As the electronics industry begins to bounce back from the travails of the pandemic, Mouser Electronics has reported a record sales month in October.

“We’ve seen a huge increase in demand,” reports Mark Burr-Lonnon, Senior Vice President of Global Service, EMEA and Asia at Mouser. It’s in Asia as well as Europe and north America.”

This year has seen demand accelerate and slow at different times.

“In Q1 Asia was tough, in Europe and north America business was good, that was followed by a global slowdown,” said Burr-Lonnon. “Then business in Asia, post lockdown, started to go crazy, and now Europe and north America are coming back.”

“It’s not just the dollars,” he continued, “the number of customers is up 10%, the number of buyers is up 6% and overall out business is up 8% on last year. As we are seen as the distributor that takes new products to the market, those numbers make our suppliers happy too.”

New products make up 23% of Mouser’s total inventory.

“We will continue that focus,” confirms Burr-Lonnon. “Our policy is to stock wide not deep, we bring in new products from all our suppliers. That means we need bigger warehouses.”

That in turn has led Mouser to make heavy investments in its warehouse capacity to process orders efficiently and accurately.

Mouser employees operate 55 vertical lift modules (VLMs), the most at any company in all of North America. VLMs — essentially giant vertical filing cabinets, complete with shelves and an automated elevator — store tens of thousands of electronic components. The VLMs deliver the parts directly to the employee workstation, vastly increasing efficiency and floor space.

Several I-Pack machines — a sophisticated automated packing and boxing system that can process up to 14 orders a minute – have been installed.

The use of I-Pack delivers several operational advantages – reducing time, materials and ‘air’ waste (valuable space on trucks and aeroplanes), and also brings benefit in terms of sustainability. The automated process results in less bubble wrap usage, equating to the reduction of more than 1.5 million square feet of material each year.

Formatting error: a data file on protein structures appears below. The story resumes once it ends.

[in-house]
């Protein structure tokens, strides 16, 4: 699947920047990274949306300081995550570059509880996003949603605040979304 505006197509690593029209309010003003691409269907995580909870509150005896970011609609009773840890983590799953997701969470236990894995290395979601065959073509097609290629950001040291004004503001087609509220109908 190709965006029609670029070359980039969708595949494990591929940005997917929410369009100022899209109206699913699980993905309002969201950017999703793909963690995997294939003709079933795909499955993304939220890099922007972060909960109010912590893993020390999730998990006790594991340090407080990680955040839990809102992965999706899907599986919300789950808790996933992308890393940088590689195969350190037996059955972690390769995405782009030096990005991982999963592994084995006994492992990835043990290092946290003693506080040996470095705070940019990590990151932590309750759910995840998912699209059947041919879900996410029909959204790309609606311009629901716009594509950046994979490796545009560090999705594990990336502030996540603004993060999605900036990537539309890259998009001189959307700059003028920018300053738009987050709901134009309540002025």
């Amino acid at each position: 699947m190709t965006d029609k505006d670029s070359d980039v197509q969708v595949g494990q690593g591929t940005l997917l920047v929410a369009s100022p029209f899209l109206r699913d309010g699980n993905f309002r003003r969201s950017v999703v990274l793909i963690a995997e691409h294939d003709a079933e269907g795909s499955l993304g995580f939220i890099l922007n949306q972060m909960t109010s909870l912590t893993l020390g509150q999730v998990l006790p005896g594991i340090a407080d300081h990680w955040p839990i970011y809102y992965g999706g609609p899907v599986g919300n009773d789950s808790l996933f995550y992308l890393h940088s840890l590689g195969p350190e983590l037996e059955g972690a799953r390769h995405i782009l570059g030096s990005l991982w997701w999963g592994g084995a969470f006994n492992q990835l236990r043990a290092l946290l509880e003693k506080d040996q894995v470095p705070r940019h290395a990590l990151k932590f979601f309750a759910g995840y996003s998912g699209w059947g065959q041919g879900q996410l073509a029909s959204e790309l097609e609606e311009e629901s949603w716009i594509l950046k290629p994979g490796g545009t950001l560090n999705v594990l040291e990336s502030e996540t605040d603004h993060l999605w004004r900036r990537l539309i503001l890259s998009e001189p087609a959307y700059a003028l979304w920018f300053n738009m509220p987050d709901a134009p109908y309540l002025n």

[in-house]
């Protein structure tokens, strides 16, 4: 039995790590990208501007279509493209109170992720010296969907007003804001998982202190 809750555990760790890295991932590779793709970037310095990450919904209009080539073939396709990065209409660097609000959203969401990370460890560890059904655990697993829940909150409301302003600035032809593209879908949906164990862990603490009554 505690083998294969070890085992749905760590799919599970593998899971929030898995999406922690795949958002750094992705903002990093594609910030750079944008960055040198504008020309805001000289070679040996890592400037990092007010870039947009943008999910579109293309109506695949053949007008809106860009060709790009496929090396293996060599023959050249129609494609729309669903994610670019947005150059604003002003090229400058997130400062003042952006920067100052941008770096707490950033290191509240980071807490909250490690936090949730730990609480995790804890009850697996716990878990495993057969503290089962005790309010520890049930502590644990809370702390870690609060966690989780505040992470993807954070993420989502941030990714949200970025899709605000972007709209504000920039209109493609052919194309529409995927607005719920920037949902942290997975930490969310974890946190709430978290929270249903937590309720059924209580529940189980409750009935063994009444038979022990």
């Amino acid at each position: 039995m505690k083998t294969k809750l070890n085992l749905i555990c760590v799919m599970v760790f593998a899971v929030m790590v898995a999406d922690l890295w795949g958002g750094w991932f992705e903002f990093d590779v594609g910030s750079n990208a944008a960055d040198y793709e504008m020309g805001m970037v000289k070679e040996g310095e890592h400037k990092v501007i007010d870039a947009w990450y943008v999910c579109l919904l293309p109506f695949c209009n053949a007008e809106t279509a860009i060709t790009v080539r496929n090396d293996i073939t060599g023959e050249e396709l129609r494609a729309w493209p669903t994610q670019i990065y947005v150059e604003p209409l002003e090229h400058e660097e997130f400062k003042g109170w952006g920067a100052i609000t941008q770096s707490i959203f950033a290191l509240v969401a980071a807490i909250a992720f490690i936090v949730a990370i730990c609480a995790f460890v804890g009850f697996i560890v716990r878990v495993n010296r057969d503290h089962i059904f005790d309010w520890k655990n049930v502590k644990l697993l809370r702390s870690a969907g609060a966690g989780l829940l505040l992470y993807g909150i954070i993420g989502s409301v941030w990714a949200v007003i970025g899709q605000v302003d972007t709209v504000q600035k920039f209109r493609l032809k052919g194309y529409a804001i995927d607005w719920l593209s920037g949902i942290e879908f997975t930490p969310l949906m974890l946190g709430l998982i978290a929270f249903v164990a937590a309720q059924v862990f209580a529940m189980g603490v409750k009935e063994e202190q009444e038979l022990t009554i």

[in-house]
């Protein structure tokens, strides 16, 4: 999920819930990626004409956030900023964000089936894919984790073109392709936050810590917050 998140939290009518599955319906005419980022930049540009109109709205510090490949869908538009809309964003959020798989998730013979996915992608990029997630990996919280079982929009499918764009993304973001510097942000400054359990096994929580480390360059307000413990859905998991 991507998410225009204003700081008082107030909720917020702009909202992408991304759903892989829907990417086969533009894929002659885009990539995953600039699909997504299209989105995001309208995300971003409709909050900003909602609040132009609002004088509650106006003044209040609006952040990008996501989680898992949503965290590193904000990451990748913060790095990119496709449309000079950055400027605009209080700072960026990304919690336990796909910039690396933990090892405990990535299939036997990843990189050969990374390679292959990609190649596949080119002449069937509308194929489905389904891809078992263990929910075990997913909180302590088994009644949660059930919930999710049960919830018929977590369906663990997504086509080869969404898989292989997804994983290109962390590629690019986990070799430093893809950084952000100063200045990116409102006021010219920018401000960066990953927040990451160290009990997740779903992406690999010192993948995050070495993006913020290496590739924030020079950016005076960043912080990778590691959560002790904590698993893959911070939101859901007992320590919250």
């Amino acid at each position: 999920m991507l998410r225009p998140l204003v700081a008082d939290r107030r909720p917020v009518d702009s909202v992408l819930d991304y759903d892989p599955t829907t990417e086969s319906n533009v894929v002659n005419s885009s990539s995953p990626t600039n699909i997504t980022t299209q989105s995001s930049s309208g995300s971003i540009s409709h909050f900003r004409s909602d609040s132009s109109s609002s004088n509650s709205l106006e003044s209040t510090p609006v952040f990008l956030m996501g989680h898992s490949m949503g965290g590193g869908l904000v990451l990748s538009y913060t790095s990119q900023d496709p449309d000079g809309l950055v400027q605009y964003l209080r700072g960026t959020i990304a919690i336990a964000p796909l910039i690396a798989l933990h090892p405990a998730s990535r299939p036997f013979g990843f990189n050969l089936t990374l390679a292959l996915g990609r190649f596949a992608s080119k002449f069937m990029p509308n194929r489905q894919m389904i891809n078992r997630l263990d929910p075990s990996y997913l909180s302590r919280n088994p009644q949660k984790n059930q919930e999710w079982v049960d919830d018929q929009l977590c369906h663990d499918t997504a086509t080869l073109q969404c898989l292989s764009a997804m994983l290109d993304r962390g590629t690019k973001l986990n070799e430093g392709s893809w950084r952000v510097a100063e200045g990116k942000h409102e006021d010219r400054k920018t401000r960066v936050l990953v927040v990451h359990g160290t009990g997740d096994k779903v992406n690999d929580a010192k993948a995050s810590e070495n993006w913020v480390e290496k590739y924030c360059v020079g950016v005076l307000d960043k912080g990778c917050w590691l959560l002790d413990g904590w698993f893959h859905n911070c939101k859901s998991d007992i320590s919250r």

“We can process an order in 15 minutes,” says Burr-Lonnon.

Neither have external logistics caused a problem. “FedEx, UPS, DHL have all been flying out of Dallas-Fort Worth airport normally,” explains Burr-Lonnon. “the only sticking points have been one or two local lockdowns in Europe.”

One of the constants over the past two years has been Mouser’s signing of suppliers, some known, some lesser known.

“It’s about the technology and filling any holes in our linecard,” adds Burr-Lonnon. “We have virtually all the big brands, except, maybe, AMD”

AMD’s recent acquisition of Xilinx which is already on the Mouser linecard may open a door there.

“Mergers and acquisitions usually offer an upside to us. We’ve been in the position of having the acquirer and the acquire, and it has worked out well.”

Filling the holes explains Mouser’s espousal of companies offering technologies new to the market.

Says Burr-Lonnon, “We have about 20 companies a day contacting us to talk about getting their products into Mouser. If we sign them, there is a small risk, but we owe it to engineers to bring them the latest technologies.”


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